Along with the old style methods of excavation have gone horrendously high numbers of serious injuries and deaths. The modern tunnel site has safety induction courses, up-to-date safety equipment, regular health checks, tool box talks on pertinent issues, PPE (Personal Protection Equipment) - hi-viz clothing, safety boots, helmets, ear defenders, goggles and gloves and safety inspectors to make sure the modern tunneller is staying and working safe. There are also random alcohol and drug testing to deter site workers attending in an unfit condition. Site security has also tightened to stop members of the public wandering onto what is a potential danger zone for the uninitiated - many sites now have turnstiles controlled by biometric scanning devices and by PIN pads for approved personnel.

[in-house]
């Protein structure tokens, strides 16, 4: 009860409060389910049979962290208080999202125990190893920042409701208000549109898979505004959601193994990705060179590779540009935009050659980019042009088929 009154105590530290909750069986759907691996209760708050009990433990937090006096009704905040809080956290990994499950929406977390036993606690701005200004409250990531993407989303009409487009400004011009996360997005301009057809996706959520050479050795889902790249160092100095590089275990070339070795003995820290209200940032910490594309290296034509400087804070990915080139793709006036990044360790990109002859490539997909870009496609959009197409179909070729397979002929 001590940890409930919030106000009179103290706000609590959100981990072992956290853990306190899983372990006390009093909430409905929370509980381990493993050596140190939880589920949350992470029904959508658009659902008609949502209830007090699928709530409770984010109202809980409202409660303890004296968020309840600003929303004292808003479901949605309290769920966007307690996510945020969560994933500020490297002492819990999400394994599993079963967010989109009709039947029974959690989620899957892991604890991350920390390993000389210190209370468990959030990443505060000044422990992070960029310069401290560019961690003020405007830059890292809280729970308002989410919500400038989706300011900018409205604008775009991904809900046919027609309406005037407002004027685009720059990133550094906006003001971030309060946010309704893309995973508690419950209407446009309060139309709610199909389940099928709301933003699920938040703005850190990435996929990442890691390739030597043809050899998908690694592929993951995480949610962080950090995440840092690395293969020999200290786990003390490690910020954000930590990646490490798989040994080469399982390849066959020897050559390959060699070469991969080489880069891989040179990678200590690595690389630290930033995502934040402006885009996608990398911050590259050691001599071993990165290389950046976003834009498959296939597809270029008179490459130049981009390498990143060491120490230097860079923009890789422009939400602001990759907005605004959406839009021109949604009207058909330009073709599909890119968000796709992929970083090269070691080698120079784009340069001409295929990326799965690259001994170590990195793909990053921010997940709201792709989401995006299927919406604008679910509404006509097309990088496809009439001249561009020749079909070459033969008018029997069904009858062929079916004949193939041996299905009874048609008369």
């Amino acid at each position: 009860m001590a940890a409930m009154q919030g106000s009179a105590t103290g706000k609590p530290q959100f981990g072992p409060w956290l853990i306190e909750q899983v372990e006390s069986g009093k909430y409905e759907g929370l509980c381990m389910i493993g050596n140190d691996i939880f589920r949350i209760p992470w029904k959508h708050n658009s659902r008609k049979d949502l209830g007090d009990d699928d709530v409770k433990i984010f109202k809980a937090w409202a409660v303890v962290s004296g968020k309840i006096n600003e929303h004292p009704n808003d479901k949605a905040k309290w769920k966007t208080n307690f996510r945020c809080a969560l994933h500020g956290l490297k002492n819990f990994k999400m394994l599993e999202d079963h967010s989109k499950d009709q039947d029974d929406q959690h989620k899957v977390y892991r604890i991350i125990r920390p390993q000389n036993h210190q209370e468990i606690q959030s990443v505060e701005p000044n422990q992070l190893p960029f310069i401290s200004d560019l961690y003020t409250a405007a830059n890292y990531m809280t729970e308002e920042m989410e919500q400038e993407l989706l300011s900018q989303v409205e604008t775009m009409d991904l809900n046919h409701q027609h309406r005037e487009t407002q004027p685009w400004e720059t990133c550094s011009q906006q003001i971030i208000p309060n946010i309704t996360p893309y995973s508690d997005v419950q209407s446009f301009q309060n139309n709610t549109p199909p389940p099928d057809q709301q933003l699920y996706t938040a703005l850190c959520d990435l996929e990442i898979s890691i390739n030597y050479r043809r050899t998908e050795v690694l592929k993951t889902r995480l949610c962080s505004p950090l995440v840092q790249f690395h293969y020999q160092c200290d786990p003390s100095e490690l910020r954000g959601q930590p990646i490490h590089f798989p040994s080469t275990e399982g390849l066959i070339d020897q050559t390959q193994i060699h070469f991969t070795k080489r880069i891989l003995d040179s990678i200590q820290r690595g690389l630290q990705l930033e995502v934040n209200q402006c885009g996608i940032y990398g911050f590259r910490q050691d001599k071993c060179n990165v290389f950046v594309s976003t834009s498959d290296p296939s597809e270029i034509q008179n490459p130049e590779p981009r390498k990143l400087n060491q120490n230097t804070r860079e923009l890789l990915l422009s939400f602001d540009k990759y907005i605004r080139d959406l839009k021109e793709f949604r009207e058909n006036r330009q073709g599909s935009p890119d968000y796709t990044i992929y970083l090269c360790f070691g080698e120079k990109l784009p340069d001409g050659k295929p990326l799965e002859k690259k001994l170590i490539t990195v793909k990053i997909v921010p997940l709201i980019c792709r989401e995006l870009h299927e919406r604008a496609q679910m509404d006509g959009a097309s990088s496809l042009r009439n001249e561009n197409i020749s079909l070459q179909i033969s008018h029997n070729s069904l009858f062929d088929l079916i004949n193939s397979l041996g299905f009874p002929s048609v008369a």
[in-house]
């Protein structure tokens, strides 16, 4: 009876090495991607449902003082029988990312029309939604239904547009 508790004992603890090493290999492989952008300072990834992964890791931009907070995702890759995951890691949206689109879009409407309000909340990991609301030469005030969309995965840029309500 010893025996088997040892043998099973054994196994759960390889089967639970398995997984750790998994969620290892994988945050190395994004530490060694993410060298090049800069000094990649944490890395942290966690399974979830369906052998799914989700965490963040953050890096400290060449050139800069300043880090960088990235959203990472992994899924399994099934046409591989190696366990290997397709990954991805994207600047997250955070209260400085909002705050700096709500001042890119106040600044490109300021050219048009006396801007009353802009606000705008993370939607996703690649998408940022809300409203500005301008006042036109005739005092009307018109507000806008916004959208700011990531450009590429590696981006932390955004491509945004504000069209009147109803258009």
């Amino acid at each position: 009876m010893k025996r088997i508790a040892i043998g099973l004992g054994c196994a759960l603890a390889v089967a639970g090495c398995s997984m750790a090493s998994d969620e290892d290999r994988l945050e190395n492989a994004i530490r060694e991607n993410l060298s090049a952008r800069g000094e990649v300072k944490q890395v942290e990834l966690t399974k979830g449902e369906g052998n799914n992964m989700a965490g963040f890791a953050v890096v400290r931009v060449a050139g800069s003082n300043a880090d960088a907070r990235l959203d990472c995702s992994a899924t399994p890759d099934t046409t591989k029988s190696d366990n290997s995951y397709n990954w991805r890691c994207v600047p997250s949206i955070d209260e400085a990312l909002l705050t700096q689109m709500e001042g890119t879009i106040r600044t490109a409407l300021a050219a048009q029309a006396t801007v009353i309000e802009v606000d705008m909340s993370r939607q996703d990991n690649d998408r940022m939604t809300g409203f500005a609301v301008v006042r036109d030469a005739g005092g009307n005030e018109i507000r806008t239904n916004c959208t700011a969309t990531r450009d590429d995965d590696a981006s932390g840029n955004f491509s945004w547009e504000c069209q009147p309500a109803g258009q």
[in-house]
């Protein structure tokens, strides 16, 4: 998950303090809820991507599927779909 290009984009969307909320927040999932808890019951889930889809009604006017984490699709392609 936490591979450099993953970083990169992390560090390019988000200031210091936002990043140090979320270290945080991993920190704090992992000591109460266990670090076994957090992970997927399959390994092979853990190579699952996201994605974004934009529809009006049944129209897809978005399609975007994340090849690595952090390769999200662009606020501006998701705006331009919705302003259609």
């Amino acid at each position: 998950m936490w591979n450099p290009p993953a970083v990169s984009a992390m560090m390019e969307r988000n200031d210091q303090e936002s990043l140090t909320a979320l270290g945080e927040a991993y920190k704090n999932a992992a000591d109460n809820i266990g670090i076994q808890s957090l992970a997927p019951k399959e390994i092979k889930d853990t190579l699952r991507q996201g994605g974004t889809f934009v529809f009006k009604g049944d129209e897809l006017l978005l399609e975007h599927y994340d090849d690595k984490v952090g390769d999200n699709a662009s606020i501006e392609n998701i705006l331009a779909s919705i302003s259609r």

Tunnelling was once the last resort due to its cost both in economical and in human terms. Now due to the need to provide MRT (Mass Rapid Transport) systems to transport people quickly, the pressures on available space for land development and the scarcity of long corridors for surface transport in cities, tunnels have become the go to answer for public transport.

Rail has also come into its own again as a means of transporting people at high speed between urban centres. The new high speed trains capable of 300kph have revolutionised intercity travel but they have to have their own dedicated track capable of supporting these speeds. Whole networks of high speed lines are being built aided by the new advanced tunnelling technologies.

The future for tunnelling is indeed bright.

We are highly thankful to Mr Geoffrey Paul DARBISHIRE( from Spain) for contributing this valuable article.